I have always been an all or nothing type of person. When I was young, my friends and I would play house, pretending that we had families and kids. Out of this pretend world, I began to form imaginary friends – which seems normal for most young children. I, however, took this to the extreme. I had a whole boarding school of detailed imaginary friends who had names, jobs, hobbies, and lives. My imagination ran rampant. Like I said, all or nothing.
As I grew out of imaginary friends and was thrown into the public school system of a rich suburban neighborhood, I came under pressure to be perfect. I was taught that the only way of being successful meant I would go to college, get a corporate job, find a wealthy husband, and have children while saving up to retire in a big beautiful home. The monotony of this idea was boring to me, I wanted to feel adrenaline. I wanted to be exhilarated. My rebellious nature took a hold of me in full force.
The first time I got high, my imagination was fired once again. I found escape from the insecurity that I had so incessantly felt. I was convinced that I could do anything I wanted to do, I finally felt comfortable in my own skin.
I found that using mood and mind altering substances worked for me, so I ran with it. I began to get high every day, putting whatever I could get my hands on in my body without a second thought. All or nothing, right?
Eventually, this kind of reckless attitude led me to finding heroin. Heroin did for me what all other substances couldn’t. It brought me to a state of complete oblivion in which I found absolute stillness and inexplicable bliss.
Heroin was my best friend. It was there when I had a bad day and wanted to feel better. It was there when I made good money at work and needed to celebrate. It was there to pass the time when I felt bored. It gave me everything I needed but it took absolutely everything I ever had.
I threw my full ride college scholarship down the drain because getting high was more important than going to class. Heroin ripped away any sense of dignity or morals that I had, turning me into a person who stole from cash registers, manipulated the people I loved, and lied to get what I wanted. I went from being a girl who had the whole world in her hands, to a junkie who wanted nothing more than a fresh needle and a bag of dope.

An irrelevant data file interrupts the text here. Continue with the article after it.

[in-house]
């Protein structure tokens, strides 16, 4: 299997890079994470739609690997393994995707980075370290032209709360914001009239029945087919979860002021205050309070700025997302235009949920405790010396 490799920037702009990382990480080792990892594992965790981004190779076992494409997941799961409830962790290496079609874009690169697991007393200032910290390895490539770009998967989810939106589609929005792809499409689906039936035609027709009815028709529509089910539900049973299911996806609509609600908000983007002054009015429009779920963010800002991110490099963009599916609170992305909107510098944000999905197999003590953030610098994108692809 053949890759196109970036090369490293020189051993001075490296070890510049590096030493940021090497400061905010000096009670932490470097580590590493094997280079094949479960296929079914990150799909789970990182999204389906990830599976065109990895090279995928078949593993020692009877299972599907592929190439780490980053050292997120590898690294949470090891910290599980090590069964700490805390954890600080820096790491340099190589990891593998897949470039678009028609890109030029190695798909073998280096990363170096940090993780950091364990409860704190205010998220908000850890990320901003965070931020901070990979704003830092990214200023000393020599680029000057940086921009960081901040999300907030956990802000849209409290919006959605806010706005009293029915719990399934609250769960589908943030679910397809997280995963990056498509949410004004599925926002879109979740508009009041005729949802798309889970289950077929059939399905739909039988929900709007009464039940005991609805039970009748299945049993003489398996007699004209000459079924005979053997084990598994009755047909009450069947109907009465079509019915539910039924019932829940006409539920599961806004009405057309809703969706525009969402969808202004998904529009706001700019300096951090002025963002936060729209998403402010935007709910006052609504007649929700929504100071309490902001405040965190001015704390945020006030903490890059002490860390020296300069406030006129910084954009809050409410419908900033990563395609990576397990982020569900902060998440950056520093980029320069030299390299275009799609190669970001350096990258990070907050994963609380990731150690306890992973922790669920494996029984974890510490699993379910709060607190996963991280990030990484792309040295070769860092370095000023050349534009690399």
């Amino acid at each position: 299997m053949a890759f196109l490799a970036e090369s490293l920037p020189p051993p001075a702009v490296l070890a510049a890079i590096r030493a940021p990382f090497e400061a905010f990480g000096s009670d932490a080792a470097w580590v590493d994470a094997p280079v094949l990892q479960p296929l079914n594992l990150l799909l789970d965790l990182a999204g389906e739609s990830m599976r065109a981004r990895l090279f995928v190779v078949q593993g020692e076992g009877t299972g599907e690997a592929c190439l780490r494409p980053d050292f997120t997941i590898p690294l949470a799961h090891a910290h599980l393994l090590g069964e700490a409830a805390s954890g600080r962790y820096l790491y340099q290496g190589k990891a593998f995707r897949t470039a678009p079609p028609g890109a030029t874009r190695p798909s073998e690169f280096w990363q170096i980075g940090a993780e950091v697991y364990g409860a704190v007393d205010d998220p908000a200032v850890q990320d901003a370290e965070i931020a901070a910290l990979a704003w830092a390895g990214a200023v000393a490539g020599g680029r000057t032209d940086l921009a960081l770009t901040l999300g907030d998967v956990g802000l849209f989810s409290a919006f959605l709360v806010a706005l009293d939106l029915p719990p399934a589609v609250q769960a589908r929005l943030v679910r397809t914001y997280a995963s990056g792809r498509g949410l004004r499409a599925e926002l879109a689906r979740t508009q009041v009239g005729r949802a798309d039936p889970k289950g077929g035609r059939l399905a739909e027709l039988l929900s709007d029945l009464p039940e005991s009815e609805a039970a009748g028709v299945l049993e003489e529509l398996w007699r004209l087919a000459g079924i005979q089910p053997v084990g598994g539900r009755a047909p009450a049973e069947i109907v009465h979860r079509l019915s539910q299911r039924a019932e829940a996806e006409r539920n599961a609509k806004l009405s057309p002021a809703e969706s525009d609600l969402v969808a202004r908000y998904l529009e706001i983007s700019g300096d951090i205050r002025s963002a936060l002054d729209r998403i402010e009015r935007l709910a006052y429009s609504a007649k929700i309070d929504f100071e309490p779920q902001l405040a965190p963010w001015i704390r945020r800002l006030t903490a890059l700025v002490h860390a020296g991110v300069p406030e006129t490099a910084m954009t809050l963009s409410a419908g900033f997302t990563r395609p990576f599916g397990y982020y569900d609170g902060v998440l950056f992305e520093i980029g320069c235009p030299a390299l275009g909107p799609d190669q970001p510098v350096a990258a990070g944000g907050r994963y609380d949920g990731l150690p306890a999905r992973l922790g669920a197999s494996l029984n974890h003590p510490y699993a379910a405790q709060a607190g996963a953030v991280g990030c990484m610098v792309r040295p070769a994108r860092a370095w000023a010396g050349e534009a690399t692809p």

Eventually, the numb feeling wore off. I wasn’t using to get high anymore, I was using to prevent the sickness of withdrawals from setting in. I wasn’t using because it was fun, peaceful, or quiet. I was using because I had no choice, my body demanded it and my mind was trapped in a downward spiral towards death.
The last time I got high, I was convinced that there was enough heroin in my syringe to kill me. I promised myself that if I miraculously woke up, I would go to detox and rehab. When I woke up, I wasn’t angry. I believe that in this moment I ultimately surrendered to the steel chains that bound me to addiction. I knew two things: one was that I couldn’t get sober on my own, and the other was that I was kept alive for a reason that I didn’t understand.
I don’t want to underestimate the importance of detox and treatment in my story because both served their purpose. Detox allowed me to safely get through the unbearable opiate withdrawals that I was experiencing and treatment allowed me to have a safe place to sleep at night while being separated from drugs. However, the true change that I have experienced in recovery began when I was discharged from treatment.
I went to a sober living home where I lived with four other women who were all working towards the same goal as I was. We were all working hard to achieve long term sobriety. I was introduced to women who had more clean time than me and I followed their footsteps. I began to chase my sobriety just as hard as I had chased my drugs in the past. I wanted everything that these women had and I was determined to get it.